Walking into Camp Agape is wonderful. I’m greeted with smiles and cheers of “the storyteller’s here!” People might think kids who have a parent or caregiver or two under supervision of the Vermont Correctional Department might be nothing but trouble. Will kids with troubled backgrounds stay still and listen to folk and fairy tales?
Tag: children of prison inmates
Last night, CLiF staff, board members, past grantees and volunteers joined more than 50 folks from the Monadnock region of New Hampshire at the Mariposa Museum & World Cultures Center in Peterborough, NH to celebrate literacy and learn more about CLiF’s work promoting a love of reading and writing across the region.
My favorite part of CLiF events is always helping kids choose their own books to take home. But the CLiF event I went to last week was a little different. There were no kids. It wasn’t in a school, daycare center, or library.
Recently, while scrolling Facebook, I found myself stopping to watch a video comparing prisons in Norway to those in the United States. Before clicking on the video, my heart had already sunk to the bottom of my chest – I knew exactly what was coming next, but I still wanted to know more.
At CLiF, much of our work occurs behind the scenes. We spend many hours scheduling events, organizing logistics, communicating with coordinators who are on the ground in various communities throughout Vermont and New Hampshire. While we love what we do, nothing compares to hanging up the phone, logging off our email, and stepping out from behind our desks to get face-to-face with the communities, families, and children we serve.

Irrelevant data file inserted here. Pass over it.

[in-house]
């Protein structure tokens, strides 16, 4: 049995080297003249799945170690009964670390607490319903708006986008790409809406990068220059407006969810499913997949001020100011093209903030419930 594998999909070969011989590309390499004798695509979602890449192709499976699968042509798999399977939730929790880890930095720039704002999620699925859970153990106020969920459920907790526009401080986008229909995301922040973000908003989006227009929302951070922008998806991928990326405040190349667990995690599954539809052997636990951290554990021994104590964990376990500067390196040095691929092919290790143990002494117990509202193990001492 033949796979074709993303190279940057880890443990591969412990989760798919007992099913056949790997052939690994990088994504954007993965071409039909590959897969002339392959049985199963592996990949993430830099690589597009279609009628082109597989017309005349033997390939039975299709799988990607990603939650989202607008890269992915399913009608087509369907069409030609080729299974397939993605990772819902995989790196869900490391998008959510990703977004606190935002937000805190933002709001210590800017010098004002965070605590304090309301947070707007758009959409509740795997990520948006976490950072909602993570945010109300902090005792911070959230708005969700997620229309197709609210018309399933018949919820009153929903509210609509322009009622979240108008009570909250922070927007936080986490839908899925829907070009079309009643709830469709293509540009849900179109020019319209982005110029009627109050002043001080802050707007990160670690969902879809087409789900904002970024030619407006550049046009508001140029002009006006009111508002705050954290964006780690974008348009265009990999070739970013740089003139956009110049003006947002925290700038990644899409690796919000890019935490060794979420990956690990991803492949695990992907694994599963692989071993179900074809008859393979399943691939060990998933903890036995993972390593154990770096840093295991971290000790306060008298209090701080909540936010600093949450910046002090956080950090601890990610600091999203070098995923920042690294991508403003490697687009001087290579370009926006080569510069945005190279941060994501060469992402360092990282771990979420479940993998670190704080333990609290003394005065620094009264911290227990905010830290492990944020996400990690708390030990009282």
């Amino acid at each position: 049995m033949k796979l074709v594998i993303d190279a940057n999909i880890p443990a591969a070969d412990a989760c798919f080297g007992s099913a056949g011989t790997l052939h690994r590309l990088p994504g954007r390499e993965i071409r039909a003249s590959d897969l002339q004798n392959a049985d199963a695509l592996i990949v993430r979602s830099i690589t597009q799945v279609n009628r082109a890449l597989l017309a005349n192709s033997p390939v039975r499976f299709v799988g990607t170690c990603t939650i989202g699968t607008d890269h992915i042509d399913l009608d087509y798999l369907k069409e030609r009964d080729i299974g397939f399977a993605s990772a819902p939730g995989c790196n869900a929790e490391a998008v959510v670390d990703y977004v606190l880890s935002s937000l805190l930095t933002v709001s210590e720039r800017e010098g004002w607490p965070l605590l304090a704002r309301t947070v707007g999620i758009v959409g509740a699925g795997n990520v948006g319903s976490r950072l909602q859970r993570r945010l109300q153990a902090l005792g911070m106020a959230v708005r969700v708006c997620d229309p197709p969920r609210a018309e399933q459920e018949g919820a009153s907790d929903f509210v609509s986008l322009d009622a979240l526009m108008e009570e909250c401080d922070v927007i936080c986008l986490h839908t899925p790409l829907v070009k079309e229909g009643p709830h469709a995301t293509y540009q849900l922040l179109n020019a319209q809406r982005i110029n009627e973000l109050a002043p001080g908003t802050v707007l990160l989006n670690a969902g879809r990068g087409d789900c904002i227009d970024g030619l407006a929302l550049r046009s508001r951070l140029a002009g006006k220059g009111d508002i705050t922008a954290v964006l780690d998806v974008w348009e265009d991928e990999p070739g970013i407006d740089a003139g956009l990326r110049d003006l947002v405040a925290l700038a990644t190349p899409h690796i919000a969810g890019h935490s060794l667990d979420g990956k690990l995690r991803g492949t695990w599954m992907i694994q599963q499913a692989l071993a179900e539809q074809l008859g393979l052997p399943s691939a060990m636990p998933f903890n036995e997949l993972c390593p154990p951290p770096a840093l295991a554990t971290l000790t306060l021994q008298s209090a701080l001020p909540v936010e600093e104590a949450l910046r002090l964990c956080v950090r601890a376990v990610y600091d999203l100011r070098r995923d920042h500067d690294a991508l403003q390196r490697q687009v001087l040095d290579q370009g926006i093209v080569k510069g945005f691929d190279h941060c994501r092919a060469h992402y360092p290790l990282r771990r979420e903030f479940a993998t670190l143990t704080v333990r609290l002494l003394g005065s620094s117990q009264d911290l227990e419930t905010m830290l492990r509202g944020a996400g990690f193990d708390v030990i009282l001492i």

Define “the best.”
Here are three possible answers: Indie bookstores, the people who support them, and the people who run them.
This year, the generous patrons of five bookstores donated 789 books to the low-income, at-risk, and rural kids CLiF serves.
We are thrilled to have a guest post today from Deb Nelson, CLiF board member and AP English teacher at Lebanon High School.
This past Friday I was picked up in the misty gray morning by my fellow board member, Jess Eakin, for our drive south to Concord where we spent the day in prison.
When an officer behind the tinted bulletproof glass pressed a button, the second heavy steel door closed with a reverberating clang. Deb and I descended a wide metal grill stairway and entered the New Hampshire State Prison for Men (NHSPM), home to 1,600 inmates.